Expression of the Sex-lethal gene is controlled at multiple levels during Drosophila oogenesis

Daniel Bopp, Jamila I. Horabin, Robert A. Lersch, Thomas W. Cline, Paul Schedl

Research output: Contribution to journalArticlepeer-review

108 Scopus citations


In addition to controlling somatic sexual development in Drosophila melanogaster, the Sex-lethal (Sxl) gene is required for proper differentiation of female germ cells. To investigate its role in germ-line development, we have examined the expression of Sxl in wild-type ovaries and ovaries that are defective in early steps of germ cell differentiation. As in the soma, the basic mechanism for on/off regulation of Sxl relies on sex-specific processing of its transcripts in germ cells. One class of female-sterile mutations, which includes fs(1)1621 and the tumorous-ovary-producing allele of the ovarian tumor gene, otu1, is defective in the splicing process. These mutants have germ lines with high amounts of Sxl RNA spliced in the male mode and a severe reduction of protein levels in the germ cells. Another class of female-sterile mutations produces a phenotype similar to that seen in fs(1)1621 and otu1 but appears to express normal levels of Sxl protein in the germ cells. However, this second class does not show the changes in protein distribution normally observed in wild-type germ cells. In the wild-type germarium, the non-differentiated germ cells show a strong cytoplasmic accumulation of Sxl protein followed, as the germ cells differentiate, by a dramatic reduction and redistribution of the protein into nuclear foci. Interestingly, two female-sterile alleles of Sxl, Sxlf4 and Sxlf5 belong to the second class, which shows persistent cytoplasmic accumulation of Sxl protein. These Sxl female-sterile mutants encode an altered protein indicating that Sxl regulates processes that eventually lead to the changes in Sxl protein distribution. Lastly, we demonstrate that during the final stages of oogenesis several mechanisms must operate to prevent the progeny from inheriting Sxl protein. Conceivably, this regulation safeguards the inadvertent activation of the Sxl autoregulatory feedback loop in the male zygote.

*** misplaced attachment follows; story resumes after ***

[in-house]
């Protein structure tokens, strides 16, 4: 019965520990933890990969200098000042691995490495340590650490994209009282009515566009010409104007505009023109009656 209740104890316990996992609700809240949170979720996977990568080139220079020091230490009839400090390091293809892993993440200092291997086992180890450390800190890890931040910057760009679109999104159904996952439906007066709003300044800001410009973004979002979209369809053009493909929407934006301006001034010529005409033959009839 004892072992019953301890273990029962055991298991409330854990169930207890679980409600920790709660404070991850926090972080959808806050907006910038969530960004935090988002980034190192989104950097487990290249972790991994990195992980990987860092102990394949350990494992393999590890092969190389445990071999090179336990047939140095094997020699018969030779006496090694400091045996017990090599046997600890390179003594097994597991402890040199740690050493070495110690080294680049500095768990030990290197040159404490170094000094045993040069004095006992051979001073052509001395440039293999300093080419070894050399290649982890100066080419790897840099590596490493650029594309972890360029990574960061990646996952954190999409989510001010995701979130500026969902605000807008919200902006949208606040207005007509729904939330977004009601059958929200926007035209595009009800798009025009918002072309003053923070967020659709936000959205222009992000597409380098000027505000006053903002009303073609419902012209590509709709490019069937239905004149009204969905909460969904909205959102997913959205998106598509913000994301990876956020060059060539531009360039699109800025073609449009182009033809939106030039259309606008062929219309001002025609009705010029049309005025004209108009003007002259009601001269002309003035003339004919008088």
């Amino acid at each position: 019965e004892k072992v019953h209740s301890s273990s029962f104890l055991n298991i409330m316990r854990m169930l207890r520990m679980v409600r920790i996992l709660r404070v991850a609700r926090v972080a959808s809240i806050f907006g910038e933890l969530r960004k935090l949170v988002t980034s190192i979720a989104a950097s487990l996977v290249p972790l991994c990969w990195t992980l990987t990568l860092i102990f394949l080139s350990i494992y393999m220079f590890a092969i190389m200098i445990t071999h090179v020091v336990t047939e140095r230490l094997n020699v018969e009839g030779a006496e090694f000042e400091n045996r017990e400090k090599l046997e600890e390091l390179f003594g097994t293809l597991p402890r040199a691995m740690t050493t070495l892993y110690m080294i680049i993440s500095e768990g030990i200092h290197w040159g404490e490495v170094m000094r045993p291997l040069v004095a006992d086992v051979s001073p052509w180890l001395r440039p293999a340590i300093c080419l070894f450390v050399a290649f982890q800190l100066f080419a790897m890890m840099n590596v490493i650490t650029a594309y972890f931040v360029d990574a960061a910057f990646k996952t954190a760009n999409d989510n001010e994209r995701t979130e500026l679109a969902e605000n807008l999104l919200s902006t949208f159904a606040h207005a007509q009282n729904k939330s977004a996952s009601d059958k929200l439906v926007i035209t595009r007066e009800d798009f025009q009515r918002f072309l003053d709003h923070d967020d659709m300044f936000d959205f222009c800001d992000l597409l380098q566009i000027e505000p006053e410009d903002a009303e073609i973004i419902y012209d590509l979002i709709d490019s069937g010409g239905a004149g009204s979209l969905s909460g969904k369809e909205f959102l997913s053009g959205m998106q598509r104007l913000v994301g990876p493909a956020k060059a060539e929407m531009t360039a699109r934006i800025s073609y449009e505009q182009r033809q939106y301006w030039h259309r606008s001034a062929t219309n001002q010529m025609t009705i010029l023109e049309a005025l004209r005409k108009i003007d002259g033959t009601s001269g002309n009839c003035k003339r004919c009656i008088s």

Original languageEnglish (US)
Pages (from-to)797-812
Number of pages16
Issue number3
StatePublished - Jul 1993

All Science Journal Classification (ASJC) codes

  • Molecular Biology
  • Developmental Biology


  • Germ line
  • Sex determination
  • Sex-lethal
  • Splicing regulation


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